Toy Figure 6.19.10
aluminum, stainless, polyurethane, wood, ceramic
6 x 5 x 17”
Buster Takes a Rest
concept for park, garden or playground outdoor kinetic wind sculpture
polyurethane, steel, stainless steel, aluminum
12 x 7.5 x 3.5’
stress measurement instrument #2
23 x 15 x 12”
paper, wood, wire, string, beads
2 x 9 x 5"
Originally appearing as The Lightbug in Beadwork magazine (June/July 2003), this posting describes how to make a simple figure from a twig, wire and beads—a four legged "bug"—inspired by a renewed appreciation for the simple materials and crafts of my youth. By showing how to replicate a basic figure, my intent is to provide a springboard for more creative interpretations of bug-ness.
rope-twirling cowboy from an X-Acto Suji Wire Art Kit and two twig figures, beads and wire, simple bead and wire bug (top right), two bugs with greater detailing (bottom right)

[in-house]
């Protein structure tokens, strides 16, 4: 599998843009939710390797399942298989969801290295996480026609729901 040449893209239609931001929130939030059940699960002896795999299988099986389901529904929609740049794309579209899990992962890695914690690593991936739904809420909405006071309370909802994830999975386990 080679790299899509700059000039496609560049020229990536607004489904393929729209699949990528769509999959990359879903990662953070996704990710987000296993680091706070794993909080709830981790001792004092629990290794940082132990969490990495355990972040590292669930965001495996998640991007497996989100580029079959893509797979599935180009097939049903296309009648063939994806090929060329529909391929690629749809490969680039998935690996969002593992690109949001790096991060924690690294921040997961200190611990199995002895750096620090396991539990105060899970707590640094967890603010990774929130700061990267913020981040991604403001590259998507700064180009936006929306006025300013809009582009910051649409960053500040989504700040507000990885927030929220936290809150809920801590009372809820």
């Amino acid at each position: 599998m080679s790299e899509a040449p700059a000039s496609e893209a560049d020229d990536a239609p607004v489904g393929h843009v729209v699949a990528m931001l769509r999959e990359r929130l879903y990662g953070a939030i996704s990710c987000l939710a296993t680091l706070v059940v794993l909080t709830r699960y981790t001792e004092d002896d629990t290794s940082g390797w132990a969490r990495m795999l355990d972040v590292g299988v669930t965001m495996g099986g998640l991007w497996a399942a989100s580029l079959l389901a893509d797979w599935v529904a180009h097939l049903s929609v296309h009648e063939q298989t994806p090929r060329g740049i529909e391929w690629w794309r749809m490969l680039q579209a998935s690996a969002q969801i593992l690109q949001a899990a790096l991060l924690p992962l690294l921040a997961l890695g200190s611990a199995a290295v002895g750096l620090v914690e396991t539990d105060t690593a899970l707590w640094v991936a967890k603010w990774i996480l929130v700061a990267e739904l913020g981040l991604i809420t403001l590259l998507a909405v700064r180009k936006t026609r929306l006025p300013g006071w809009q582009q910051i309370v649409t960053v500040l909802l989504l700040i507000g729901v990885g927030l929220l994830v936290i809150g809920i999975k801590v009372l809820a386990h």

examples of beaded bugs
For me the essence of a bug consists of the more mammalian four legs + head, spine, and torso. The spines/backbones of my first bugs were rib bones of small animals that i found for sale at the Santa Fe flea market. However, spines can be made in many ways and as part of my updated notes, i show spines made from tree and shrub cuttings.
Interested in making a bug of your own? Previously, I've posted notes on tools, materials, and my construction process. If interested, let me know.
SuJi Wire Art Kits from the late 50's - early 60's
(the wire in these kits is 22AWG fabric covered Western Electric switchboard wire.)